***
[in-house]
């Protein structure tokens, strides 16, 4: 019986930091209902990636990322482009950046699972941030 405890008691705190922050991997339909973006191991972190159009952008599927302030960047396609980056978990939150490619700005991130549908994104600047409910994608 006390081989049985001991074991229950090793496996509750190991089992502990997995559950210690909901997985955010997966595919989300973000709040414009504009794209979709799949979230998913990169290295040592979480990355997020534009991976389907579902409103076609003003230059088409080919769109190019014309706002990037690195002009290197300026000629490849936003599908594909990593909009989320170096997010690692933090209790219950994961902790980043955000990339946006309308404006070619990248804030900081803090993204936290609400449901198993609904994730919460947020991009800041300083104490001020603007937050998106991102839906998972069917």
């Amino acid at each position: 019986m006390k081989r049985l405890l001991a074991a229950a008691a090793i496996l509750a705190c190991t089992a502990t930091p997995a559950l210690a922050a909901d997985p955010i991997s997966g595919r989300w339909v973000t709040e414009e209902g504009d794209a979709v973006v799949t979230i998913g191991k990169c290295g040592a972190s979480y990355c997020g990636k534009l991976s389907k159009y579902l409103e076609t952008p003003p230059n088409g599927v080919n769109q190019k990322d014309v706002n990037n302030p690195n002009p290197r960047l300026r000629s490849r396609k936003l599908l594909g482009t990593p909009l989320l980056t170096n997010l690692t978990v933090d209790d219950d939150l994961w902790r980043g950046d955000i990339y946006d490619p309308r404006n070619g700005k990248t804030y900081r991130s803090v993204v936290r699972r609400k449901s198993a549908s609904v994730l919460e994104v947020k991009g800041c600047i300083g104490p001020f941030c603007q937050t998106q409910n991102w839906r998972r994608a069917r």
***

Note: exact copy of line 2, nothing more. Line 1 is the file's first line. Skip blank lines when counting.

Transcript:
């Protein structure tokens, strides 16, 4: 019986930091209902990636990322482009950046699972941030 405890008691705190922050991997339909973006191991972190159009952008599927302030960047396609980056978990939150490619700005991130549908994104600047409910994608 006390081989049985001991074991229950090793496996509750190991089992502990997995559950210690909901997985955010997966595919989300973000709040414009504009794209979709799949979230998913990169290295040592979480990355997020534009991976389907579902409103076609003003230059088409080919769109190019014309706002990037690195002009290197300026000629490849936003599908594909990593909009989320170096997010690692933090209790219950994961902790980043955000990339946006309308404006070619990248804030900081803090993204936290609400449901198993609904994730919460947020991009800041300083104490001020603007937050998106991102839906998972069917």